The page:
Many people buy pets over the holidays, but what do you do a couple of months later if the pet isn’t working out? Dr. Stephen Zawistowski, science advisor for the American Society for the Prevention of Cruelty to Animals, shares his advice.
Many people buy pets over the holidays, but what do you do a couple of months later if the pet isn’t working out? Maybe your kids who were begging for a puppy suddenly become disinterested when they realize all the work that goes into taking care of a dog, or a family member suddenly starts sneezing around the cat.
Dr. Stephen Zawistowski, science advisor for the American Society for the Prevention of Cruelty to Animals, says your relationship with your pet is like your relationship with another person, and that often after a “honeymoon period,” your relationship starts to settle and will have some rough spots.
He says there are several options for dealing with “pet regret."
The first step
First, you should take a step back and think about why the relationship isn’t working out. After several months, a pet may be in its adolescent stage and start acting out by chewing or soiling. These behaviors can be corrected and managed with appropriate techniques, and they do not last forever. If it’s more an issue of commitment to the pet, Zawistowski says, you need to take a hard look at why you bought the pet in the first place. Many times you just need to recommit yourself to the relationship and stick it out through a challenging time.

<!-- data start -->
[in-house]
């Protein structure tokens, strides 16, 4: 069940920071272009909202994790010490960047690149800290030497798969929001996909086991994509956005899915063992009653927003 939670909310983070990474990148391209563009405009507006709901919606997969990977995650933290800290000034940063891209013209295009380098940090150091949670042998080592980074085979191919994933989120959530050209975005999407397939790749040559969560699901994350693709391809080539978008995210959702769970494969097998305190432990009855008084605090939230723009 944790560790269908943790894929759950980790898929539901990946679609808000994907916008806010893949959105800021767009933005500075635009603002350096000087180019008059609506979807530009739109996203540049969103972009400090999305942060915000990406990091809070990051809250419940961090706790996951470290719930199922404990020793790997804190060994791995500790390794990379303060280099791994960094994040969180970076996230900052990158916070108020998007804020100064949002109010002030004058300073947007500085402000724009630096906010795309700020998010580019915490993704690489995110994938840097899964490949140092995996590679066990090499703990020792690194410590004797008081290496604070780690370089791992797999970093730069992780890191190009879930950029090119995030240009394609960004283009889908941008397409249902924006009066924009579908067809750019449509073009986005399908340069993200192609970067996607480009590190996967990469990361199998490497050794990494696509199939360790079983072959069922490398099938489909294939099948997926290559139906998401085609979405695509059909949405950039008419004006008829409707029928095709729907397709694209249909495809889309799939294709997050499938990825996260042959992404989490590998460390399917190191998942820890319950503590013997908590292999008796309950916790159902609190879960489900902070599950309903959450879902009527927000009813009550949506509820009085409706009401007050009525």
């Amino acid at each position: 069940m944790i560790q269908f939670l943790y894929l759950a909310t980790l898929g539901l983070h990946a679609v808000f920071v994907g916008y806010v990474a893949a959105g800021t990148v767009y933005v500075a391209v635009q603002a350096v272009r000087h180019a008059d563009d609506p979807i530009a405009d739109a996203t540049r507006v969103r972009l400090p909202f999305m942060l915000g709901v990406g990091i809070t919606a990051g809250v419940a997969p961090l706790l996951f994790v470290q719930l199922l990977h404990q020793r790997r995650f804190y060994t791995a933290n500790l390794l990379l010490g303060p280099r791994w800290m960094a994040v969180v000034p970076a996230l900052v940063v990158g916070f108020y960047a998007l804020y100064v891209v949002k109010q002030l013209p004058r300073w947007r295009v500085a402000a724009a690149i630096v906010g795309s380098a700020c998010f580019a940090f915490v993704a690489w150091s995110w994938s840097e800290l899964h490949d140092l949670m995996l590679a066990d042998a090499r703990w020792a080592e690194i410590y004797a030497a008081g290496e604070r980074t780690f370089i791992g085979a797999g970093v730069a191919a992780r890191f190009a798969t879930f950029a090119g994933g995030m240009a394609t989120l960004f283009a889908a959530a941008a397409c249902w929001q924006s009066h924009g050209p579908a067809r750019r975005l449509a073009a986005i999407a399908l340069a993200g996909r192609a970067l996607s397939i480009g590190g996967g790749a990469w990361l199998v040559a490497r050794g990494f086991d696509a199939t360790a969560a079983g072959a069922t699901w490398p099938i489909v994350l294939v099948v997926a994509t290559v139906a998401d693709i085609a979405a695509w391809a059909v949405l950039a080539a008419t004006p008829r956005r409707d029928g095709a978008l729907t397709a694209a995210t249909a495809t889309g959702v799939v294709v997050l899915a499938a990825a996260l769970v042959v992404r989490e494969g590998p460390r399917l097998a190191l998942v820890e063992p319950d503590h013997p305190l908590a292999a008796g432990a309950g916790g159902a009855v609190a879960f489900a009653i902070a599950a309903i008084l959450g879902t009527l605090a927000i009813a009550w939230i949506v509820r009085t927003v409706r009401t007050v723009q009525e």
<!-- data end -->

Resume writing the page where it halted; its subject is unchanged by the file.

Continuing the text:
If a family member starts to develop an allergy, find out if it really is the pet causing it. Pets can often track in other allergens like pollen, which may be the true culprit. Go to your doctor to determine the source of your allergy; if it is the pet causing it, the doctor may be able to prescribe medication.
If you’re finding that the finances of owning a pet aren’t working out, figure out exactly what you’re spending. There are some essentials, such as good pet food and a yearly vet exam for vaccinations. After that, do you really need to buy a new toy for the pet all the time? Or do you really need the expensive pet treats?
If you do need to give away your pet, ask friends and family first if they’d be willing to take the pet in. Zawistowski says he’s seeing a lot of people who lose their job and home who can no longer care for their pets.
If no one will take the pet in, look to animal shelters or pet rescues. However, many are overburdened and might not be able to take your pet. Sometimes, after going on a waiting list for a shelter for a few weeks or months, you’ll find that you really can keep the pet after all.